“For his art, the years lived in Australia are much less prolific than those in India and that is due to the hard and unceasing work in the ‘farms’. In fact, Neri only sculpts a few subjects: a kangaroo, a large snake in cement, a bust of a Boss and above all, an Adam and Eve which nevertheless appears even in an Australian magazine,” as is explained in his biography by Dott. Andrea Antonioli, Commune di Cesena.

Puzzling however, is how did Antioco Pinna have in his possession two photos of Adam and Eve and the serpent, which could possibly be the sculpture mentioned in his biography.

Tito Neri. Adam and Eve

A Puzzle: Is this Tito Neri with his sculpture Adam and Eve?

(photo courtesy of Luigi Pinna)

Antioco Pinna from Cagliari Sardinia and Tito Nero from Villa Casone Forli were in different theatres of war: Pinna Wolkefit Ethiopia and Neri Alam Et Tumar Libya.  What they do have in common is time in the POW Camps in India, arrival in Australia on the Mariposa 5th February 1944, time at Loveday POW Camp in 1946 and their repatriation on Strathmore 7th November 1946.  While Pinna was assigned to work in Prisoner of War Control Hostels on government projects: forestry, Neri worked on individual farms.

Still a puzzle: where in South Australia did Neri create his Adam and Eve?  Does this sculpture still exist?  What Australian magazine was his work featured in?

*Dott. Andrea Antonioli, Ufficio Topomostica Commune di Cesena,  is the writer of TITO NERI: A Biography.

Finding Ferdy

Finding Ferdy is like finding treasure…

Tim Dwyer had heard his father’s stories about the Italian prisoners of war on their property at Aratula during WW2. He knew their names and a little bit about them, but it wasn’t until he took over from his mum, as letter writer to one of the POWs, that he appreciated the bonds of friendship formed over 65 years before.

Ferdinando Young Man

Ferdinando Pancisi

(photo courtesy of Ferdinando Pancisi)

Tim continued to write to Ferdinando Pancisi (known as Ferdy) from 2010 but the ceasation of replies from Italy in recent years signalled the end of a era.

In a tribute to his parents and Ferdy, Tim while on holiday in Italy in 2017, decided to visit Ferdy’s village Civitella di Romagna.  With an envelope in his hand and very basic Italian, Tim asked a lady in the street for directions to the address written on the paper.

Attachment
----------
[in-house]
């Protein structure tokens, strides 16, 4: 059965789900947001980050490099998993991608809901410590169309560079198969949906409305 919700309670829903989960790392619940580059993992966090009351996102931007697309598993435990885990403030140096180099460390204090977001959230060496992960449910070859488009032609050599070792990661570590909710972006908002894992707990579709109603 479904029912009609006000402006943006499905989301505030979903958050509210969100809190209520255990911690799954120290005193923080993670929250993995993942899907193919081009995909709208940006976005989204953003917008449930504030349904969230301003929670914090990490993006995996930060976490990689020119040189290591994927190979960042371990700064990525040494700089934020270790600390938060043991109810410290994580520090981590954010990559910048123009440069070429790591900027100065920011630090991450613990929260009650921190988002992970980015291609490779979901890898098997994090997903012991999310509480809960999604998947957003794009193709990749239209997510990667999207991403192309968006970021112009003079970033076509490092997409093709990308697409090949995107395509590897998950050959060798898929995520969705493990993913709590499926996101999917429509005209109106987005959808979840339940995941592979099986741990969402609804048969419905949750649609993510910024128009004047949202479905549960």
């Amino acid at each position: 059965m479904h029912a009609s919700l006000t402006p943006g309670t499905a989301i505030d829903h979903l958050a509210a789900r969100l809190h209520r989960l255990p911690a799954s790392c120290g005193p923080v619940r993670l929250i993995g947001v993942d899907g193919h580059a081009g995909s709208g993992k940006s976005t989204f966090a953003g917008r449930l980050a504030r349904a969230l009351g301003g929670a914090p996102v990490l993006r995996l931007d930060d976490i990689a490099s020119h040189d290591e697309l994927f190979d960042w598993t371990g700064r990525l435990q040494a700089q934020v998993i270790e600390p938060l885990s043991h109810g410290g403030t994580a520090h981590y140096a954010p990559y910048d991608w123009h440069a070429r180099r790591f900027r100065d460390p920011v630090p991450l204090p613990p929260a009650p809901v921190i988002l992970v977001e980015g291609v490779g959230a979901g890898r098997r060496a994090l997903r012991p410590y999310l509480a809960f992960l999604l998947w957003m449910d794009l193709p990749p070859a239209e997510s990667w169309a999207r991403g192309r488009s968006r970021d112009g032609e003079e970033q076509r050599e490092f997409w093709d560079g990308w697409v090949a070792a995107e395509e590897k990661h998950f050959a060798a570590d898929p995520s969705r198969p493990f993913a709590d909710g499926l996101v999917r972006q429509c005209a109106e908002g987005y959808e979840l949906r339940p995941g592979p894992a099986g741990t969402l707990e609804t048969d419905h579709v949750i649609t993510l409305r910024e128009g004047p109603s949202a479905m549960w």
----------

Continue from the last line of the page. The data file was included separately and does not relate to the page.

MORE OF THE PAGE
With much gesticulation and explanation,  Tim’s village guide understood he was “The Australian” and knocked on a door and roused 100 year old Ferdy.

Ferdy.Anna.Tim.Ferdy

Anna Pancisi, Tim Dwyer and Ferdinando Pancisi September 2017

(from the collection of Tim Dwyer)

Finding Ferdy was like finding treasure and Tim left Civitella di Romagna with a heavy heart.  There was much he wanted to say and questions he wanted to ask but his holiday schedule and language were against him.

Realising the importance of capturing the memories and stories of Ferdy, not only of his time with the Dwyer family, but also his time as a soldier and prisoner of war, Tim engaged the services of Tammy Morris, a Kiwi living in Tavarnelle, Chianti.

The legacy of friendship between an Italian POW and the Dwyer family, is the capturing and recording of this vital first hand account of the life of an Italian soldier and POW.  Read the full story: PANCISI Ferdinando.

Tammy and her husband Nicola Cianti arranged to visit Ferdinando, tape his memories, transcribe them then translate them.  Tammy said, “Ferdinando has an extremely fresh memory and is an energetic and jovial person!”

Ferdy walked back in time and explained about his time as a soldier and medic in Libya, his capture, working in the hospital in a POW camp in India,  his first impressions of his farm boss (Tim’s father), his return home and almost emigrating to USA and Ferdy sang  SOTTO IL CIEL DI BANGALORE.

Ferdy reflected about his return to Italy in 1947,

“They prepared my bed, heated it up for me.  I had a warm welcome, felt cozy, happy to be home. The only problem was that when I woke up in the morning, I felt kind of out of place! I was used to moving around and seeing the World. How was I going to make it here? I was feeling a bit like a fish out of water! This little village was too small for me!”

Even as a young man, Ferdy had a gift for wise words and in a letter he wrote to Pat Dwyer in 1946, he sends a message: ‘A cheer up to Pauline! Tell her she should be glad because youthness passes away like a wind and nobody can’t stop it’.

When talking about Tim and Cathy’s unannounced visit, Ferdy’s philosophy on life is revealed: “You see, this is the joy of living life -when you don’t know what kind of surprise is coming your way, making each day a pleasure”.

And quite possibly Ferdinando Pancisi’s philosophy and positivity guided him through those difficult war years.

I congratulate Tim on his efforts to co-ordinate a remarkable mission to capture Ferdy’s memories. I thank also Tammy Morris  and Nicola Cianti for realising the importance of Ferdy’s journey as a soldier and prisoner of war and their willingness to record this history.

Footsteps.Pancisi

Tammy Morris, Ferdinando Pancisi, Anna Pancisi and Nicola Cianti 2017

(photo courtesy of Tammy Morris and Nicola Cianti)